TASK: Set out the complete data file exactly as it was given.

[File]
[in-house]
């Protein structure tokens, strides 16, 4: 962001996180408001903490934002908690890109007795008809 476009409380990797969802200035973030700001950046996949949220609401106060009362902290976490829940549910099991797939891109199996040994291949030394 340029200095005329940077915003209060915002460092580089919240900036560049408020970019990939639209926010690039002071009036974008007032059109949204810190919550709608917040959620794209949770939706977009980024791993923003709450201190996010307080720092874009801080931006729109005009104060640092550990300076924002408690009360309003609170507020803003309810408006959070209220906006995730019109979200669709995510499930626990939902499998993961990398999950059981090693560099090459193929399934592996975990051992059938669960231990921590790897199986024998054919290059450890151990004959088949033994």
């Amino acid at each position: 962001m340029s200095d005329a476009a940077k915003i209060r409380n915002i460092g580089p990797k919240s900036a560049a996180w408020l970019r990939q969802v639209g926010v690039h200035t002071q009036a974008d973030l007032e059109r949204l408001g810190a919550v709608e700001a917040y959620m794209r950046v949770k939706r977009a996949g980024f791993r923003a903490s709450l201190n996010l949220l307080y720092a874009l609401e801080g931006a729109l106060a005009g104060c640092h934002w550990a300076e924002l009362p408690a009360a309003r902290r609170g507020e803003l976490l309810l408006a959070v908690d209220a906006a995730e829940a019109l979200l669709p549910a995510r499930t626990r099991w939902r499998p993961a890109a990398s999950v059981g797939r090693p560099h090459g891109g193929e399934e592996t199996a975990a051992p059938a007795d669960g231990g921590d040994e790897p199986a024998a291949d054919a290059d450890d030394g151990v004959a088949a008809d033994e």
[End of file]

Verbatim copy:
[in-house]
């Protein structure tokens, strides 16, 4: 962001996180408001903490934002908690890109007795008809 476009409380990797969802200035973030700001950046996949949220609401106060009362902290976490829940549910099991797939891109199996040994291949030394 340029200095005329940077915003209060915002460092580089919240900036560049408020970019990939639209926010690039002071009036974008007032059109949204810190919550709608917040959620794209949770939706977009980024791993923003709450201190996010307080720092874009801080931006729109005009104060640092550990300076924002408690009360309003609170507020803003309810408006959070209220906006995730019109979200669709995510499930626990939902499998993961990398999950059981090693560099090459193929399934592996975990051992059938669960231990921590790897199986024998054919290059450890151990004959088949033994």
């Amino acid at each position: 962001m340029s200095d005329a476009a940077k915003i209060r409380n915002i460092g580089p990797k919240s900036a560049a996180w408020l970019r990939q969802v639209g926010v690039h200035t002071q009036a974008d973030l007032e059109r949204l408001g810190a919550v709608e700001a917040y959620m794209r950046v949770k939706r977009a996949g980024f791993r923003a903490s709450l201190n996010l949220l307080y720092a874009l609401e801080g931006a729109l106060a005009g104060c640092h934002w550990a300076e924002l009362p408690a009360a309003r902290r609170g507020e803003l976490l309810l408006a959070v908690d209220a906006a995730e829940a019109l979200l669709p549910a995510r499930t626990r099991w939902r499998p993961a890109a990398s999950v059981g797939r090693p560099h090459g891109g193929e399934e592996t199996a975990a051992p059938a007795d669960g231990g921590d040994e790897p199986a024998a291949d054919a290059d450890d030394g151990v004959a088949a008809d033994e």